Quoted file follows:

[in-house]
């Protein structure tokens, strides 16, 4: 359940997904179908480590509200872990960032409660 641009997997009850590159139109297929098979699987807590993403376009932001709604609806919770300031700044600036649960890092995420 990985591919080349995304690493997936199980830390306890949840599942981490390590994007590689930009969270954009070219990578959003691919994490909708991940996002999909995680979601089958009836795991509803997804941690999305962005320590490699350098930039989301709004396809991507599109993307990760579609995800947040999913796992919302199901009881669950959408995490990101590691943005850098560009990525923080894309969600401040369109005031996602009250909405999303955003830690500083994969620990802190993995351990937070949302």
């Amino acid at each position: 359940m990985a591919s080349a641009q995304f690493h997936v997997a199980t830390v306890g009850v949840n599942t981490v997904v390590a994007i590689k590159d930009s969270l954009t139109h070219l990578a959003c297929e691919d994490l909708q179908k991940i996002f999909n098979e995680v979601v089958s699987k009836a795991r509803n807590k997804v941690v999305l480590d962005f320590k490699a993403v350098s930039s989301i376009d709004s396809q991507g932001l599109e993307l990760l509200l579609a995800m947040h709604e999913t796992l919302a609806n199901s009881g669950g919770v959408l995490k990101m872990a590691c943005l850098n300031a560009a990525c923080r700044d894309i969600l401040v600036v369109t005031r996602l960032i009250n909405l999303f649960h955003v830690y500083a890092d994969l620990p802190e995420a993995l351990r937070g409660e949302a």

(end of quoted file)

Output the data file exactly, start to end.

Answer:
[in-house]
């Protein structure tokens, strides 16, 4: 359940997904179908480590509200872990960032409660 641009997997009850590159139109297929098979699987807590993403376009932001709604609806919770300031700044600036649960890092995420 990985591919080349995304690493997936199980830390306890949840599942981490390590994007590689930009969270954009070219990578959003691919994490909708991940996002999909995680979601089958009836795991509803997804941690999305962005320590490699350098930039989301709004396809991507599109993307990760579609995800947040999913796992919302199901009881669950959408995490990101590691943005850098560009990525923080894309969600401040369109005031996602009250909405999303955003830690500083994969620990802190993995351990937070949302």
């Amino acid at each position: 359940m990985a591919s080349a641009q995304f690493h997936v997997a199980t830390v306890g009850v949840n599942t981490v997904v390590a994007i590689k590159d930009s969270l954009t139109h070219l990578a959003c297929e691919d994490l909708q179908k991940i996002f999909n098979e995680v979601v089958s699987k009836a795991r509803n807590k997804v941690v999305l480590d962005f320590k490699a993403v350098s930039s989301i376009d709004s396809q991507g932001l599109e993307l990760l509200l579609a995800m947040h709604e999913t796992l919302a609806n199901s009881g669950g919770v959408l995490k990101m872990a590691c943005l850098n300031a560009a990525c923080r700044d894309i969600l401040v600036v369109t005031r996602l960032i009250n909405l999303f649960h955003v830690y500083a890092d994969l620990p802190e995420a993995l351990r937070g409660e949302a």